I am not familiar with the new lighter weight snow plows that Snoway has introduced for 2008. All I know is that they are not as tall, are lighter weight and as a result are probably not as 'heavy duty' as the 'MT' model. If they mount the same as my setup I would imagine my modification will work just as well. But like I said... I have not seen one in person. I have the setup I want and I think it is built to do the work it needs to do here in Colorado.

    One last thing I want to make clear is how I am convinced my modifications do NOT allow extra 'torque' or 'leverage' to be applied to the frame of the Jeep. It is my opinion that the frame of the snowplow itself will absorb the extra leverage. To me this is crucial as I often see other manufactures 'hang' their mounting bracket 'below' the frame of the vehicle and in my opinion that is something I would not do to my Jeep.... or any other vehicle. Good Luck!

    Snow Plow 9.jpg

    Snow Plow 5.jpg

    Snow Plow 8.jpg

    Snow Plow 1.jpg

    Snow Plow 4.jpg
  2. basher

    basher PlowSite Fanatic
    from 19707
    Messages: 8,990

    The new 22 series mount allows for lifts and rubicon.
  3. daaboss

    daaboss Junior Member
    Messages: 13

    Does the 22 series mount level or below the frame?

    Thanks for the information on the 'Series' 22 Sno-way. Sno-way apparently has made a change from this last July as they did not have that choice for a Jeep Wrangler made after 2003. I just now went to their online site to review their products and I can't open any 'Flash' demonstrations even though I have the latest updates and use 'Flash' for other applications. So now I have to rely on my memory from July:

    When I called Sno-way this last summer (along with many other manufacturers) one of the main things I wanted to see was the bracket that attaches to the frame of the vehicle. I remember seeing a 'new' bracket (that I thought was for a '22' series plow) that had several mounting holes, for vertical adjustment) on the bracket. Now here is what concerns me about that style of bracket. It is my theory that the lower you mount your plow on that type of bracket.... the more 'leverage' you are applying to the frame of your vehicle. So it is my contention that the proper height adjustment should be made on the frame of the snow plow... 'before' the mounting point. That way the extra leverage is applied to the frame of the snow plow.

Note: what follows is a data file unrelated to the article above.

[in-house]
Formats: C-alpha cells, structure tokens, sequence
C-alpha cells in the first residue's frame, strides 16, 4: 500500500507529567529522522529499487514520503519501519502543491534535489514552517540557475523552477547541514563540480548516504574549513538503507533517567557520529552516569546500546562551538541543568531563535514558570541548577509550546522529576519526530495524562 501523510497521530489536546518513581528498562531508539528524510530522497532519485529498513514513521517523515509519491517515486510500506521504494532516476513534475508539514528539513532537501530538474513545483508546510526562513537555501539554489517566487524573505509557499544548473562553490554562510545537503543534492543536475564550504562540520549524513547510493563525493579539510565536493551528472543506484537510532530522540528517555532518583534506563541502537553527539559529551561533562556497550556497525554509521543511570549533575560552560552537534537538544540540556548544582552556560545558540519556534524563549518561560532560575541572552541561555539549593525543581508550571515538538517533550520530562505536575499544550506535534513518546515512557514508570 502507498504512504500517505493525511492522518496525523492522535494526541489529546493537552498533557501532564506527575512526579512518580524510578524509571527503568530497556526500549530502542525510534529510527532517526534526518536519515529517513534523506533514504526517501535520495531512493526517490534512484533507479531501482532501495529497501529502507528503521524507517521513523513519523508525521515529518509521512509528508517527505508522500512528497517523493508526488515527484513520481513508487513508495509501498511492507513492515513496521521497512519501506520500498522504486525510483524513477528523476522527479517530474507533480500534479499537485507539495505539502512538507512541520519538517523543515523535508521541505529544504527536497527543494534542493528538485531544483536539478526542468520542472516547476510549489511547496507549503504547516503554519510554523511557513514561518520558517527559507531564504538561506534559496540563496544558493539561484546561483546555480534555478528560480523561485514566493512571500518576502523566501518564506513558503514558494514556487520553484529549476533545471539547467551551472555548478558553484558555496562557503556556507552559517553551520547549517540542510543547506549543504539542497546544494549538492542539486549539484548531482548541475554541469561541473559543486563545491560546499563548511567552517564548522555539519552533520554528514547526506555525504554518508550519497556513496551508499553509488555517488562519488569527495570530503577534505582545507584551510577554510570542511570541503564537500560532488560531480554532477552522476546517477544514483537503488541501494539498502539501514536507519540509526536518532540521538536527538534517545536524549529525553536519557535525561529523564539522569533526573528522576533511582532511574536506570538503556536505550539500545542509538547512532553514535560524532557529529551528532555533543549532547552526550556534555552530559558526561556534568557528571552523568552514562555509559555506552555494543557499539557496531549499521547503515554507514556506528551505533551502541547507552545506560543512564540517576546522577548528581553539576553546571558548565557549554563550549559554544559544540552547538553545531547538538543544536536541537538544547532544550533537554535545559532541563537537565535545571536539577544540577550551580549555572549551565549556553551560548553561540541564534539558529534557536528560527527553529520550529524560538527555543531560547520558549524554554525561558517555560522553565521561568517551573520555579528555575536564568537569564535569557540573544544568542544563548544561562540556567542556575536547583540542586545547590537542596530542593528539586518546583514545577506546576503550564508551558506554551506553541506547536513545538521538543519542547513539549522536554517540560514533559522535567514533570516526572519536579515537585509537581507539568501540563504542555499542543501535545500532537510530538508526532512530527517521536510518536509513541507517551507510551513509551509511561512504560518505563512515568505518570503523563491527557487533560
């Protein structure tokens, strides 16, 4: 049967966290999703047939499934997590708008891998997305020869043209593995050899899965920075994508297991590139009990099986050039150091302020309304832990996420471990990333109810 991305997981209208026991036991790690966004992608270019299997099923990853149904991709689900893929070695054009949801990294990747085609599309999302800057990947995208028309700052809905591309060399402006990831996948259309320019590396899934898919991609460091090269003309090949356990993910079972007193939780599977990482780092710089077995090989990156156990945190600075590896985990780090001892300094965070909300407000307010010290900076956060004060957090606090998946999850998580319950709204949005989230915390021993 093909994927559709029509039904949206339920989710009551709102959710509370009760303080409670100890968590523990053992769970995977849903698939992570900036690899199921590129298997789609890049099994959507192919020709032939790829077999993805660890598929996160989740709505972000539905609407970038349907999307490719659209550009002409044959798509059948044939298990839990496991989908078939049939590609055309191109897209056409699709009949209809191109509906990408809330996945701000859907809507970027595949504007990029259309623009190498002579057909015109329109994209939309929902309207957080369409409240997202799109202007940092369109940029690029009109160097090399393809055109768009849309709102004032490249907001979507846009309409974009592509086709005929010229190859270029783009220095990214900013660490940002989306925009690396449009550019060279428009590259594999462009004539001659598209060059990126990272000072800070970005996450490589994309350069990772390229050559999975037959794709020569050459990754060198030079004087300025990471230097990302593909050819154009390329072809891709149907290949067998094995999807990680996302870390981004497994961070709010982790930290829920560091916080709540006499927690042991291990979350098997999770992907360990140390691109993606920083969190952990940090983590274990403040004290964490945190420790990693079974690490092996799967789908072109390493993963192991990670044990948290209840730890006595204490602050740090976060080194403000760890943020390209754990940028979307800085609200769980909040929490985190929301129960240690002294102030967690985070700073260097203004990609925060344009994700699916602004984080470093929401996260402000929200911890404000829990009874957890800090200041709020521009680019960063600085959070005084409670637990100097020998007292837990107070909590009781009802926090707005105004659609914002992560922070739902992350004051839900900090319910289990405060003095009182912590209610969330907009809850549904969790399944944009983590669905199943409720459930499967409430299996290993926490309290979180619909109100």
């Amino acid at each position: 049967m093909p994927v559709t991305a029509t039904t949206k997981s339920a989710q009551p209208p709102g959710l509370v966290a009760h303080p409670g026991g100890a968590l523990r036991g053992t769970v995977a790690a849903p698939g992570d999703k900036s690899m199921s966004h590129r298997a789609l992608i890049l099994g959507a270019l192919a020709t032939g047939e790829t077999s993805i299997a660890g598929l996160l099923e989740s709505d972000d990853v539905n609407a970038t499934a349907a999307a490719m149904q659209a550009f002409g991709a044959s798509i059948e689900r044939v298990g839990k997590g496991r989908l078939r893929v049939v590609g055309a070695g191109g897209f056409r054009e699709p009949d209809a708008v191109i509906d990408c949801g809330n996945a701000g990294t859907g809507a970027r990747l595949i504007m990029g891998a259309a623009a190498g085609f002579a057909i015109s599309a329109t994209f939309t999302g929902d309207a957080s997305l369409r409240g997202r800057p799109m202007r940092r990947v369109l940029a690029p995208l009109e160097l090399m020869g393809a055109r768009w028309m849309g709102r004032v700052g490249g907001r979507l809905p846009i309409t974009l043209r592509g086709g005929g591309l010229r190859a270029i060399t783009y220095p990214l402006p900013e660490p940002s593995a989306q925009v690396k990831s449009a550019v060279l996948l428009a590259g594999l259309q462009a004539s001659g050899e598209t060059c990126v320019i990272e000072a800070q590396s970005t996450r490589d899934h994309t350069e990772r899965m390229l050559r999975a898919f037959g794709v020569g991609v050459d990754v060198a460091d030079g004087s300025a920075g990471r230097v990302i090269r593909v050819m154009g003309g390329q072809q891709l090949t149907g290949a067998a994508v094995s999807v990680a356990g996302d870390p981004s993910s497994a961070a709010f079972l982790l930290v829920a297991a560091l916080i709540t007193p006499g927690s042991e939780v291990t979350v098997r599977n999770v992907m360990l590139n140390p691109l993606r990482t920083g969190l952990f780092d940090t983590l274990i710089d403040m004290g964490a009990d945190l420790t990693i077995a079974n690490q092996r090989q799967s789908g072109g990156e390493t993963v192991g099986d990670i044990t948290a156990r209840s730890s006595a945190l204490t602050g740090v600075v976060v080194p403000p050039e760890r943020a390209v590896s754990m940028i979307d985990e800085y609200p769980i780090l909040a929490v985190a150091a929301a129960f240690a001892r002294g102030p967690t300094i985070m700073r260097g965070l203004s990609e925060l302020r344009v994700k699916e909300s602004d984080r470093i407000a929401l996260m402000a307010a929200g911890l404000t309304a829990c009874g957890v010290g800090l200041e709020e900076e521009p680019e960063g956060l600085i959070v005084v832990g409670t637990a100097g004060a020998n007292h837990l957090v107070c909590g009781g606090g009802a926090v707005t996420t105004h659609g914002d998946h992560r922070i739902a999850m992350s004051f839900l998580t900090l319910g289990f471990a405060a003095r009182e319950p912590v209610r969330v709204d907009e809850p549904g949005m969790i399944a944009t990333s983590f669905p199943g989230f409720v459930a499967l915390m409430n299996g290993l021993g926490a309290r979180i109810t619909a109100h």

That is why I chose the series 'MT' mounting bracket. The two outside mounting points are only slightly below the frame and the center mounting point is close to level with the frame of the my vehicle. So it is very unlikely that any stress or damage will ever take place to the most important part of my vehicle... the frame!

    I hope I explained my concerns properly. Maybe I am right.... maybe overly concerned... or maybe I just plain wrong. Only time will tell. But better safe than sorry. :salute:
  4. basher

    basher PlowSite Fanatic
    from 19707
    Messages: 8,990

    Snoway test things very well. I'm sure that they have abused their test units more then you ever would your own private vehicle, kind of like sending your girlfriend's kid brother out with a 6 pack and a driveway list.

    I wasn't being critical of your choice or manner of accomplishing your goal. Just providing a little information.